What Is Our Offer Acceptance Rate?

If you’re not formally tracking your offer acceptance rate yet, now is the best time to start.

Ultimately, your talent acquisition process hinges on accepted offers. We all want to be wanted by others: in this case by our most talented candidates for the job.

Your offer acceptance rate can show if candidates had a positive experience; enough so that they were compelled to accept your offer. Of all the recruitment analytics you can collect, this one should be a high priority for any TA team. Don’t know if your job offers are attractive enough for the best people in your talent pipeline? Now you can find out!

How do I calculate my Offer Acceptance Rate?

Yes, this is a simple recruitment metric. Yet it has a lot of potential causes and some big implications for your growth.

Take the number of offers you get back (signed) and divide that by the number of offers you send out. Piece of cake, right?

Offer Acceptance Rate formula

In practicality, though, getting this information in one place across your company may not be so easy. Some applicant tracking systems don’t track accepted offers, which can create missing information and inconsistencies across departments.

Sometimes the offer acceptance period triggers a handoff between talent acquisition and other HR functions and candidates’ info can get stuck in limbo. This metric is so important, you need a reliable process for tracking it.

So What?

Now that you’ve found your company’s offer acceptance rate through the formula above (or you already have it), what do you do with this knowledge?

Well to start, it helps to know whether this broad number is a warning sign or not. Though industry-wide offer acceptance rates seem to vary widely, from some reports of 95% or 66%. Though a company’s employer brand and reputation, compensation package, industry, and skill at creating a good candidate experience can all shift offer acceptance rates, you should spend more effort looking at the challenges in your process if your acceptance rate is less than 80-90%. While not everyone you want will want you back, a low offer acceptance rate might signal issues with your hiring process length, where you’re sourcing candidates, or what criteria you’re focusing on when hiring.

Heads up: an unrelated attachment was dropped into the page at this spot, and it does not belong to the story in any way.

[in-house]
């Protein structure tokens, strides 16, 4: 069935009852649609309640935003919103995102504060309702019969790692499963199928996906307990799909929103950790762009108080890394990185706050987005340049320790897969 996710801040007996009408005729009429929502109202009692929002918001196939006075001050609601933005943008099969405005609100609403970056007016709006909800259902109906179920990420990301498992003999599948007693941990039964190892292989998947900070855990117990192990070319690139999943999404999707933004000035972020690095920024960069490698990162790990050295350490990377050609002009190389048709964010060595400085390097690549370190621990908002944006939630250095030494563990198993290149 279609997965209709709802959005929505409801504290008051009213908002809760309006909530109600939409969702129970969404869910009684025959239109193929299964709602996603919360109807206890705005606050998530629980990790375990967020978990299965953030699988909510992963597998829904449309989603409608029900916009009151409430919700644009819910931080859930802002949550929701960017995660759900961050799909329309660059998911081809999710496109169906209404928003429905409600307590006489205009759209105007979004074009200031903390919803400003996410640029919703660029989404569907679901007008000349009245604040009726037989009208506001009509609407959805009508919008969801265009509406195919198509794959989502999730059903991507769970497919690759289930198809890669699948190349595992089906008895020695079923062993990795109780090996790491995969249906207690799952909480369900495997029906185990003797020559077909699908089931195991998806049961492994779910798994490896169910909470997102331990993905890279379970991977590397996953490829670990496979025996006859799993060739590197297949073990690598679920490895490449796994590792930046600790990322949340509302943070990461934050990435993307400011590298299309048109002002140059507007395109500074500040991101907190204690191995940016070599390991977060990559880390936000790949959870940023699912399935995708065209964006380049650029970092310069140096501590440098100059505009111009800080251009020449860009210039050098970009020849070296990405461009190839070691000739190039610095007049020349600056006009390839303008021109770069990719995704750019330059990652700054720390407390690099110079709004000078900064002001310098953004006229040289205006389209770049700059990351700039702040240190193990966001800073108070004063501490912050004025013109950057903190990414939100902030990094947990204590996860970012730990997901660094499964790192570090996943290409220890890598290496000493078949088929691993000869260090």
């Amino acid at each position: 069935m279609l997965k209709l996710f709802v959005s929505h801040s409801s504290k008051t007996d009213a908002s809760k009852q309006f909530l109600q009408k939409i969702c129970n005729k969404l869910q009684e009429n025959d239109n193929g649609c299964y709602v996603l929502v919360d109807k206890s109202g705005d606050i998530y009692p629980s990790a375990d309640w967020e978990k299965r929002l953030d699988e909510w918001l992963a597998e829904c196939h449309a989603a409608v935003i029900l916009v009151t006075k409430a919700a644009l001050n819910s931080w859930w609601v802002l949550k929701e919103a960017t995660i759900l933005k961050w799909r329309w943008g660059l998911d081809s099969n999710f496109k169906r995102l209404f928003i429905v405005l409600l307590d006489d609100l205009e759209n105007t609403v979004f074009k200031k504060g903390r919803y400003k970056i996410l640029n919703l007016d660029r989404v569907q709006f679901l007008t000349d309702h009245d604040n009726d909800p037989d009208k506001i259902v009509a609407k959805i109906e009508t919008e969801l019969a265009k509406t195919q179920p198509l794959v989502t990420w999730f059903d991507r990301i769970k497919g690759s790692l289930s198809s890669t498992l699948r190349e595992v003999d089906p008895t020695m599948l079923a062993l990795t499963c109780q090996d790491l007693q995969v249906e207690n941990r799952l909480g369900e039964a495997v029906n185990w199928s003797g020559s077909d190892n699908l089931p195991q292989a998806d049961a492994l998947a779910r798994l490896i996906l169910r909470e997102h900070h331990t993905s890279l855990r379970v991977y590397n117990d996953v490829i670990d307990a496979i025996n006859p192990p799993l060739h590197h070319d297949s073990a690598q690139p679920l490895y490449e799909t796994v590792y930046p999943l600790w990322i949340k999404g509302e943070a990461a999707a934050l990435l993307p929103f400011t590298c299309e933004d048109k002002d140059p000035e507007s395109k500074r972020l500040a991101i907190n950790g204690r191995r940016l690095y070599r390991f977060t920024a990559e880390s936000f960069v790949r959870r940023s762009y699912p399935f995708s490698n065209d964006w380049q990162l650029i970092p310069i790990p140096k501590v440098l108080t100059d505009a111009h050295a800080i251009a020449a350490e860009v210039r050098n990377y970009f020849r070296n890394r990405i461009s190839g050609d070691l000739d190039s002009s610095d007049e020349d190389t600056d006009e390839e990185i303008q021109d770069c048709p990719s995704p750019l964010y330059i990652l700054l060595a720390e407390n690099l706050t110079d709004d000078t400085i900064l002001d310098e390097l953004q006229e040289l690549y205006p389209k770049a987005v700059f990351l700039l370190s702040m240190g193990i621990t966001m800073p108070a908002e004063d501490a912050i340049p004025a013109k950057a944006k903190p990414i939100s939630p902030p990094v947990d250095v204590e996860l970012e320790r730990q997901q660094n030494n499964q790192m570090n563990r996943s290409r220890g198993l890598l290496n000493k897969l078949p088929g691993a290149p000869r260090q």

Offerees that reject you can be a valuable source of information on their priorities and where you might have fallen short. If you consistently lose offers to certain competitors, or if candidates’ experience in the interview process was uncomfortable, this gives you a good starting point for investing time and effort into your candidate experience.

If your employee turnover is driving your need for more people, your offer acceptance rate will be even more critical. This is when you might be feeling the pain of turnover costs and will especially need to lower that time-to-fill for replacement positions. Knowing why you have rejected offers and how many are rejected for reasons you can control will add the next steps onto this metric.

How do I answer this question with Orgnostic Platform?

If your applicant tracking system includes sent and accepted offers, Orgnostic’s platform will pick up this information and make an Offer Acceptance Rate metric under the ‘Talent Acquisition’ chapter. If these numbers are housed in different databases, you may also need to link up your HRIS and pull sent offers from one place and accepted offers from another. Fortunately, you can do either with Orgnostic to get the data you need on talent acquisition.

From here, the Orgnostic platform makes it easy to look at trends over time, see differences in acceptance rates across candidate demographics and departments, and link this metric up with info about the broader employee lifecycle.

Answer this question with your own data.
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